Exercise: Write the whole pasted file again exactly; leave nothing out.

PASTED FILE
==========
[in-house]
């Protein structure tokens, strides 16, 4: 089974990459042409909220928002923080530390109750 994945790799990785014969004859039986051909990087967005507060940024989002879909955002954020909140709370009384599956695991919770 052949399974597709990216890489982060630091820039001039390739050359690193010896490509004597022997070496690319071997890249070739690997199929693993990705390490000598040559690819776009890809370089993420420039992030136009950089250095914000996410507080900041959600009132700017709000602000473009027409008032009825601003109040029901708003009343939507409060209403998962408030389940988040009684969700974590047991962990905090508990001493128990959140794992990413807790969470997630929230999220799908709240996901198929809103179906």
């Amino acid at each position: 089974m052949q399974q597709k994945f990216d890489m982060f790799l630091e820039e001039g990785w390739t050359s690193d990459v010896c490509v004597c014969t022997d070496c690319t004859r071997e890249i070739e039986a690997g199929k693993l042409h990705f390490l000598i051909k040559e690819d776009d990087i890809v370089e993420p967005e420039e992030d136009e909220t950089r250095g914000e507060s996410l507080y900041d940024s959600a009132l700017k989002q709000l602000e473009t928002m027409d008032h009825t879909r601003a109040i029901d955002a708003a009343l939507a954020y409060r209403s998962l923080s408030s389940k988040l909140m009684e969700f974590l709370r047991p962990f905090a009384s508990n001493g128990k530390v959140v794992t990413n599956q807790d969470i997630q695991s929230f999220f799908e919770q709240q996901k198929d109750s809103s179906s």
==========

[in-house]
């Protein structure tokens, strides 16, 4: 089974990459042409909220928002923080530390109750 994945790799990785014969004859039986051909990087967005507060940024989002879909955002954020909140709370009384599956695991919770 052949399974597709990216890489982060630091820039001039390739050359690193010896490509004597022997070496690319071997890249070739690997199929693993990705390490000598040559690819776009890809370089993420420039992030136009950089250095914000996410507080900041959600009132700017709000602000473009027409008032009825601003109040029901708003009343939507409060209403998962408030389940988040009684969700974590047991962990905090508990001493128990959140794992990413807790969470997630929230999220799908709240996901198929809103179906």
């Amino acid at each position: 089974m052949q399974q597709k994945f990216d890489m982060f790799l630091e820039e001039g990785w390739t050359s690193d990459v010896c490509v004597c014969t022997d070496c690319t004859r071997e890249i070739e039986a690997g199929k693993l042409h990705f390490l000598i051909k040559e690819d776009d990087i890809v370089e993420p967005e420039e992030d136009e909220t950089r250095g914000e507060s996410l507080y900041d940024s959600a009132l700017k989002q709000l602000e473009t928002m027409d008032h009825t879909r601003a109040i029901d955002a708003a009343l939507a954020y409060r209403s998962l923080s408030s389940k988040l909140m009684e969700f974590l709370r047991p962990f905090a009384s508990n001493g128990k530390v959140v794992t990413n599956q807790d969470i997630q695991s929230f999220f799908e919770q709240q996901k198929d109750s809103s179906s």